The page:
The food stamp program helps over 40 million Americans pay for groceries. Unlike other forms of economic assistance, this program, called SNAP (the Supplemental Nutrition Assistance Program), only pays for food, thereby constraining how recipients make use of the aid. But are food stamps constrained enough?
SNAP recipients experience higher rates of obesity and diabetes than the general population. Experts estimate that SNAP recipients consume almost twice as many calories from sugar-sweetened beverages, like Pepsi and Coke, than they do from vegetables and fruits. These dismal statistics have caused some experts to use food stamps to nudge people toward healthier behavior.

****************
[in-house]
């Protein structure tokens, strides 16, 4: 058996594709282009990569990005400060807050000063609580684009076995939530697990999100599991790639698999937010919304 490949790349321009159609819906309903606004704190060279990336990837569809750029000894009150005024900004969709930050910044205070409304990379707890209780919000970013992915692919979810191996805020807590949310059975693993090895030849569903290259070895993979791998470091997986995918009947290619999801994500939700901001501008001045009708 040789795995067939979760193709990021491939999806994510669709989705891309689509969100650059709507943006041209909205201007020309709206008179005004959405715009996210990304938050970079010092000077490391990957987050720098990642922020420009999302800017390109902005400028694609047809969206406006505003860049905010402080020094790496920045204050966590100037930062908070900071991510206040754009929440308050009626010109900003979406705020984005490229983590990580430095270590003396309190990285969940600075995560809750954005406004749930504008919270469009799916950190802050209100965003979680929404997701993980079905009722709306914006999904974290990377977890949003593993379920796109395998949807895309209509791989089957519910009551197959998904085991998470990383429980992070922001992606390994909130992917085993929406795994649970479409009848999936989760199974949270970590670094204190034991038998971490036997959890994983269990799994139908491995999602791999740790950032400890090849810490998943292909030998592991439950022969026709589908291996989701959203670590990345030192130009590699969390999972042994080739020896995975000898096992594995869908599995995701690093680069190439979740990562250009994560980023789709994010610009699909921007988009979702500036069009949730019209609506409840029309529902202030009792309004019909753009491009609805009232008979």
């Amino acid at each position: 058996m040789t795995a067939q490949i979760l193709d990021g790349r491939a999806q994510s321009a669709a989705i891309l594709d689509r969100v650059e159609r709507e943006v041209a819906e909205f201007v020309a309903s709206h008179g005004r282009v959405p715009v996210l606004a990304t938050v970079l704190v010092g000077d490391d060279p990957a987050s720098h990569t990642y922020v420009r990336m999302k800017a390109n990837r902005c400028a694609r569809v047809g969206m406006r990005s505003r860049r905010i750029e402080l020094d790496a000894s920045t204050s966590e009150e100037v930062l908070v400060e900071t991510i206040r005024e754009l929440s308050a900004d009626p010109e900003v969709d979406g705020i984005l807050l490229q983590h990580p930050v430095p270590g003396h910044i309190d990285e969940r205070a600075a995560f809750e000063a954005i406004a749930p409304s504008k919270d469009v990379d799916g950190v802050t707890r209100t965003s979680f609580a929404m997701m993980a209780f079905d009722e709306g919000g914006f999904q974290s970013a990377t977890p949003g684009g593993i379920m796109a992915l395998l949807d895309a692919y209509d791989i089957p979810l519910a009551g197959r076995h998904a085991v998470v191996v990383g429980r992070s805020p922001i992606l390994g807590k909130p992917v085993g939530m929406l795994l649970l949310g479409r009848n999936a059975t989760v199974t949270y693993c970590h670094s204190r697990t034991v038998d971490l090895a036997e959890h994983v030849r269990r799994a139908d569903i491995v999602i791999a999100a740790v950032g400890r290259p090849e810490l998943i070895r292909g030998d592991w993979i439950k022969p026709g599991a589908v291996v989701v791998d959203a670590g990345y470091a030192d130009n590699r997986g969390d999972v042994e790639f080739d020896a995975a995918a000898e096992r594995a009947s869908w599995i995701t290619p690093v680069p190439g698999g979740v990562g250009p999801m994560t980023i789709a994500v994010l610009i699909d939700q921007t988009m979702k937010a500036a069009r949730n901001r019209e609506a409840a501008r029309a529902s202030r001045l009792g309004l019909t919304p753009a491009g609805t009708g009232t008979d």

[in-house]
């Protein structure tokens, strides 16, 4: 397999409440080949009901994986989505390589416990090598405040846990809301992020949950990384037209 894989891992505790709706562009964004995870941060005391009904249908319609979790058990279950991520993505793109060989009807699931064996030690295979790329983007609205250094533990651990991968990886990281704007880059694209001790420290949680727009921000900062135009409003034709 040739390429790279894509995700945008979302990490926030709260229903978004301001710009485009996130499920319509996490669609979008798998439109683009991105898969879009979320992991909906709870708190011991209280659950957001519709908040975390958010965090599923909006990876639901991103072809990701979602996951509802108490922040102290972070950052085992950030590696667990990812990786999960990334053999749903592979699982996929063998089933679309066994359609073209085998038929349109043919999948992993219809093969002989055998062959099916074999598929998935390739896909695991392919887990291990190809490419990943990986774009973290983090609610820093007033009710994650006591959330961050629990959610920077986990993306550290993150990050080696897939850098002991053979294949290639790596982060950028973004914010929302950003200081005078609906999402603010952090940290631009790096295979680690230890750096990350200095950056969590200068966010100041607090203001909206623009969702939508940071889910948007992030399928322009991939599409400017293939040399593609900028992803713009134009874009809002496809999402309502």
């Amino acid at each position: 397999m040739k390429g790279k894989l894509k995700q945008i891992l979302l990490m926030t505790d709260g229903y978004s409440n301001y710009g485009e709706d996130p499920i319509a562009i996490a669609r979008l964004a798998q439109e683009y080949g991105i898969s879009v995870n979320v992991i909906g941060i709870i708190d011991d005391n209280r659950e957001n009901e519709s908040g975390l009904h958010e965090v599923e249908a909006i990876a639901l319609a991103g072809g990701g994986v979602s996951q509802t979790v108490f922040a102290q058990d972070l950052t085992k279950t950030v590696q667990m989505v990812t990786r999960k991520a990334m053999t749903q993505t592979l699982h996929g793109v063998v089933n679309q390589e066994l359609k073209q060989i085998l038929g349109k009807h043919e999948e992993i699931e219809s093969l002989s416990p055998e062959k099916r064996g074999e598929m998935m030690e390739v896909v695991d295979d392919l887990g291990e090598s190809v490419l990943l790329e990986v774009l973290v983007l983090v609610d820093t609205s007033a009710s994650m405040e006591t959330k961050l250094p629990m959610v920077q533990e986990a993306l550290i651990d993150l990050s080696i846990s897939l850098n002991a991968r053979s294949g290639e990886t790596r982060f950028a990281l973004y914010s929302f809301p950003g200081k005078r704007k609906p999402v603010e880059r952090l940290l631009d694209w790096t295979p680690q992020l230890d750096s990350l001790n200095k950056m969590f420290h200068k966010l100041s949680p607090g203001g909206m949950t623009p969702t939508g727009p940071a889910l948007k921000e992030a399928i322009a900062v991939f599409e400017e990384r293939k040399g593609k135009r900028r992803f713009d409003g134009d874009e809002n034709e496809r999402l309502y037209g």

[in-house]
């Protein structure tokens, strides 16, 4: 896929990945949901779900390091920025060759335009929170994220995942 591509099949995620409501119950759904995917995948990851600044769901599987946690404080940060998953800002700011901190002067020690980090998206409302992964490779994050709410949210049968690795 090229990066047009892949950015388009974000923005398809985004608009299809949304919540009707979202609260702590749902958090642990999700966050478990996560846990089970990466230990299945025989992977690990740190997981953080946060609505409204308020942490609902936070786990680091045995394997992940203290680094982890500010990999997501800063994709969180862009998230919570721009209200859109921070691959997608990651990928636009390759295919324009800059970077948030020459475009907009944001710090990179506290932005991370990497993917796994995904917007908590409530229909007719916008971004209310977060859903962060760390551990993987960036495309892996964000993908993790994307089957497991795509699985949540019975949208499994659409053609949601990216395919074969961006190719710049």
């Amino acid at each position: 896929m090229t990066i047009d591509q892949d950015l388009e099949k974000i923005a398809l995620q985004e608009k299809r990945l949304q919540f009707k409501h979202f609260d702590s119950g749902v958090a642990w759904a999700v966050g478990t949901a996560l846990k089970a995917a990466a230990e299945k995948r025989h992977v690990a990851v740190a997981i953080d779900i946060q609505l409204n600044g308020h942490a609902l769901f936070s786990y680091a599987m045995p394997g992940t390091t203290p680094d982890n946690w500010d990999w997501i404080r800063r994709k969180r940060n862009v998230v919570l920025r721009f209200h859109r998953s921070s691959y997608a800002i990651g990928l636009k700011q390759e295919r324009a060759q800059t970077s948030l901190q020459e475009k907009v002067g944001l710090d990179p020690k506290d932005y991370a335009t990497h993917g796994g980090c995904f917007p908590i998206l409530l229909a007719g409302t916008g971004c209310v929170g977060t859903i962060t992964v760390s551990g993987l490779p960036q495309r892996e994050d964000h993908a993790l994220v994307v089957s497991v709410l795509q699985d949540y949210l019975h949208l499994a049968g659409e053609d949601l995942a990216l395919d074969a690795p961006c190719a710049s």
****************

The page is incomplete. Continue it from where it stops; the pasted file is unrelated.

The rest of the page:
But how best to nudge? And what might such nudging accomplish? (To read the rest of the post and leave comments, please visit Forbes.)
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